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Monday, August 25, 2008

Request for Information: Changes in American Religious Demographics

I wonder whether I can appeal to my reader(s) -- hi, Mom! -- for some research assistance.  I'm looking for basic information on changes in American religious belief -- what religions Americans profess, how deeply, and so on -- over the last 50 years or so.  I'm sure there are some very basic sources here that will give me all I need, but for some reason I've come up a cropper in my quick searching.  Can someone point me where I need to go?  Feel free to use the comments or to email me directly.  Many thanks....

Posted by Paul Horwitz on August 25, 2008 at 09:31 AM in Paul Horwitz | Permalink

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Pew reports on this.

See http://religions.pewforum.org/

Posted by: Jason Mazzone | Aug 25, 2008 5:08:45 PM

One recent book which I read is called "Soul Searching: The Religious And Spiritual Lives Of American Teenagers" by Christian Smith (see here: http://www.nd.edu/~csmith22/). It's an in-depth sociological study precisely on what it says. Smith ends up calling the beliefs of the teenagers he interviewed (in 2005) along the lines of "therapeutic moralistic deism" (and notes that this is, for the most part, what they have been taught by parents and culture).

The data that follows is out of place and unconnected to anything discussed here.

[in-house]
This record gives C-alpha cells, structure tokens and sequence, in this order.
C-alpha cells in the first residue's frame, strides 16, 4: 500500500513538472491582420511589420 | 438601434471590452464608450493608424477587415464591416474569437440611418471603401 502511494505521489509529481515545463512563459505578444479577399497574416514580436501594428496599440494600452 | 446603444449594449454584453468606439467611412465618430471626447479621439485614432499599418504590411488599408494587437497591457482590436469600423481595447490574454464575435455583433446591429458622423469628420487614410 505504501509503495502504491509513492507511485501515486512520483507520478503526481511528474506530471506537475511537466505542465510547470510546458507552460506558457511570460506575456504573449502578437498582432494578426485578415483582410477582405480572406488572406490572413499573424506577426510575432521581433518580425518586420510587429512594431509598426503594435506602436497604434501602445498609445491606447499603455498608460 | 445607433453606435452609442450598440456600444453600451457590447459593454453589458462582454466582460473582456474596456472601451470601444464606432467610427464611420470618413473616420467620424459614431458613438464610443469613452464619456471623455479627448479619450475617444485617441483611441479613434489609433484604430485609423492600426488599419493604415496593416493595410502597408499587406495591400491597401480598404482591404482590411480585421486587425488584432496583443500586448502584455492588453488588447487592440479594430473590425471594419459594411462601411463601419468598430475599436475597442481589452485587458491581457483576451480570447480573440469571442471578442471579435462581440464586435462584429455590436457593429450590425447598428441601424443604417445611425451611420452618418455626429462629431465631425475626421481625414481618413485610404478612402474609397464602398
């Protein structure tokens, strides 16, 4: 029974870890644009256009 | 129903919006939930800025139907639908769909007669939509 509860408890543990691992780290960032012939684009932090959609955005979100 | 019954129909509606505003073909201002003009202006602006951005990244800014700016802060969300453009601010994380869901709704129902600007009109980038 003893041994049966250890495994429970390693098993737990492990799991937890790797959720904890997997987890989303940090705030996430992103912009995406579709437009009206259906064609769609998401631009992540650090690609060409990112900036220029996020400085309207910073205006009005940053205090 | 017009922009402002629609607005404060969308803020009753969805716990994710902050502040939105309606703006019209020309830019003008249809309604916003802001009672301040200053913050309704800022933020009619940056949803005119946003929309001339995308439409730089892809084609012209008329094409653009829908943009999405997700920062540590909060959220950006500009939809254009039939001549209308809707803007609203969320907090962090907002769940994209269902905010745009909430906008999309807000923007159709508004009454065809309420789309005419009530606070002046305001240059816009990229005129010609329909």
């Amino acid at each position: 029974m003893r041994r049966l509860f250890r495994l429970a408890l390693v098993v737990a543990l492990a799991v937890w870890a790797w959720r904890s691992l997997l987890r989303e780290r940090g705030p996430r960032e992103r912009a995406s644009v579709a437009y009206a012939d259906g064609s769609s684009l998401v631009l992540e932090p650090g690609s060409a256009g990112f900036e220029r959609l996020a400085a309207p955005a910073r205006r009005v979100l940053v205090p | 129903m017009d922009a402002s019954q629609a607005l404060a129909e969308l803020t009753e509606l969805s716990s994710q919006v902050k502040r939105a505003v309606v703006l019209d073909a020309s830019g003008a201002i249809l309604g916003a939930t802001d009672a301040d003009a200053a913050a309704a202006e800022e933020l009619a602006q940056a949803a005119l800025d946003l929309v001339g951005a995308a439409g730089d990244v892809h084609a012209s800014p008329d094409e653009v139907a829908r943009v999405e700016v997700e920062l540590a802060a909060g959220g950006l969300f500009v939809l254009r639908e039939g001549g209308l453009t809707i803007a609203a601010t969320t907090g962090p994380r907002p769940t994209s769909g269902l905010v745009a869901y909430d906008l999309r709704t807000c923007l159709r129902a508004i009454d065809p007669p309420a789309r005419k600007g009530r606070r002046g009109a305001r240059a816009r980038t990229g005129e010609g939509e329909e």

Posted by: Jonathan | Aug 25, 2008 9:56:51 AM

The best survey of which I know is Pippa Norris & Ronald Inglehart, Sacred and Secular: Religion and Politics Worldwide (Cambridge Press 2004). Inglehart, of course, is famous for his survey research on measuring happiness and political goals -- he coined the idea of "post-material politics" during the 1980s -- and Norris has done great work on the media.

The Inglehart & Norris book is, I think, the most comprehensive empirical examination of the secularization thesis around (i.e., the thesis that economic development leads to secularization). Their major findings are that (a) industrial development and education does indeed undermine religious belief and practices but (b) industrialization also undermines birth rate -- secular and better-educated folks have fewer kids than religious folks -- such that (c) even as religious belief is waning in industrial democracies among the well-off, it is burgeoning among recently arrived immigrants to those democracies who, because they have far more kids than their predecessors, are becoming politically dominant, masking much of the secularization that otherwise accompanies increasing wealth and education.

By the way, the religious believers are not only more fecund, but also apparently significantly happier, than the secular folks. I do not know if there is an evolutionary lesson buried in that data....

Posted by: Rick Hills | Aug 25, 2008 9:43:53 AM

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